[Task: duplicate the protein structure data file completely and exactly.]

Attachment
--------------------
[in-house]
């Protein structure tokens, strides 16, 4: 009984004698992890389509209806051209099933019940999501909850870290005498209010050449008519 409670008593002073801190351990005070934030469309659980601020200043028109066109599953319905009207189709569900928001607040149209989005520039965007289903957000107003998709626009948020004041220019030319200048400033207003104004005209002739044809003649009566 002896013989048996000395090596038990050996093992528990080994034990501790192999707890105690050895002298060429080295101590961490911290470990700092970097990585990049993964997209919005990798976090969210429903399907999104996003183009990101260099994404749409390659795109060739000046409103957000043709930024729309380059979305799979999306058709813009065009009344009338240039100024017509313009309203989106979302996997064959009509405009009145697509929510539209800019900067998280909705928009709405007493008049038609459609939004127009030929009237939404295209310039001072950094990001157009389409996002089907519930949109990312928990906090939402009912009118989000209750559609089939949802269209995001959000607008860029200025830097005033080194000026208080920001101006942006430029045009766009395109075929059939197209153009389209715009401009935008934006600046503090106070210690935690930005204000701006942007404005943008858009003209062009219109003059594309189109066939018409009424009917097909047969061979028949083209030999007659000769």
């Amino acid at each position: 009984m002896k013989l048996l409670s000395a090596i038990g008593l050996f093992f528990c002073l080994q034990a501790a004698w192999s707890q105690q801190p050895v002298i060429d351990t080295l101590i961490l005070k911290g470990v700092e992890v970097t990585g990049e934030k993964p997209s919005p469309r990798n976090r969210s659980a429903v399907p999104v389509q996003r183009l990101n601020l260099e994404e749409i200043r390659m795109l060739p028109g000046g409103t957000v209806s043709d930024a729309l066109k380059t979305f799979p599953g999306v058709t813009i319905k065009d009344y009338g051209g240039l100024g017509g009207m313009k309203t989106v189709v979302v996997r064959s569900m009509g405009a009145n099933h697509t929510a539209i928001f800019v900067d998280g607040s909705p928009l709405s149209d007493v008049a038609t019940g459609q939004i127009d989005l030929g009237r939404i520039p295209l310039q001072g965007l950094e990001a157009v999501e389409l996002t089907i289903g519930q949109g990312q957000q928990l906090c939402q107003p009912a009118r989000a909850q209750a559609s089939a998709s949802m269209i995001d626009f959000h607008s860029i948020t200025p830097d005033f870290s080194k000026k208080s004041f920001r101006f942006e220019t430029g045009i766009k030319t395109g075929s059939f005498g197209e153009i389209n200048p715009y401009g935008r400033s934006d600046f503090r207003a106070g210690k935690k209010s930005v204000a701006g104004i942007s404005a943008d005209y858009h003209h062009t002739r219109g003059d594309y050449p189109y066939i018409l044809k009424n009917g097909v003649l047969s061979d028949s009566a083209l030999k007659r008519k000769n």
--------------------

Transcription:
[in-house]
């Protein structure tokens, strides 16, 4: 009984004698992890389509209806051209099933019940999501909850870290005498209010050449008519 409670008593002073801190351990005070934030469309659980601020200043028109066109599953319905009207189709569900928001607040149209989005520039965007289903957000107003998709626009948020004041220019030319200048400033207003104004005209002739044809003649009566 002896013989048996000395090596038990050996093992528990080994034990501790192999707890105690050895002298060429080295101590961490911290470990700092970097990585990049993964997209919005990798976090969210429903399907999104996003183009990101260099994404749409390659795109060739000046409103957000043709930024729309380059979305799979999306058709813009065009009344009338240039100024017509313009309203989106979302996997064959009509405009009145697509929510539209800019900067998280909705928009709405007493008049038609459609939004127009030929009237939404295209310039001072950094990001157009389409996002089907519930949109990312928990906090939402009912009118989000209750559609089939949802269209995001959000607008860029200025830097005033080194000026208080920001101006942006430029045009766009395109075929059939197209153009389209715009401009935008934006600046503090106070210690935690930005204000701006942007404005943008858009003209062009219109003059594309189109066939018409009424009917097909047969061979028949083209030999007659000769």
């Amino acid at each position: 009984m002896k013989l048996l409670s000395a090596i038990g008593l050996f093992f528990c002073l080994q034990a501790a004698w192999s707890q105690q801190p050895v002298i060429d351990t080295l101590i961490l005070k911290g470990v700092e992890v970097t990585g990049e934030k993964p997209s919005p469309r990798n976090r969210s659980a429903v399907p999104v389509q996003r183009l990101n601020l260099e994404e749409i200043r390659m795109l060739p028109g000046g409103t957000v209806s043709d930024a729309l066109k380059t979305f799979p599953g999306v058709t813009i319905k065009d009344y009338g051209g240039l100024g017509g009207m313009k309203t989106v189709v979302v996997r064959s569900m009509g405009a009145n099933h697509t929510a539209i928001f800019v900067d998280g607040s909705p928009l709405s149209d007493v008049a038609t019940g459609q939004i127009d989005l030929g009237r939404i520039p295209l310039q001072g965007l950094e990001a157009v999501e389409l996002t089907i289903g519930q949109g990312q957000q928990l906090c939402q107003p009912a009118r989000a909850q209750a559609s089939a998709s949802m269209i995001d626009f959000h607008s860029i948020t200025p830097d005033f870290s080194k000026k208080s004041f920001r101006f942006e220019t430029g045009i766009k030319t395109g075929s059939f005498g197209e153009i389209n200048p715009y401009g935008r400033s934006d600046f503090r207003a106070g210690k935690k209010s930005v204000a701006g104004i942007s404005a943008d005209y858009h003209h062009t002739r219109g003059d594309y050449p189109y066939i018409l044809k009424n009917g097909v003649l047969s061979d028949s009566a083209l030999k007659r008519k000769n």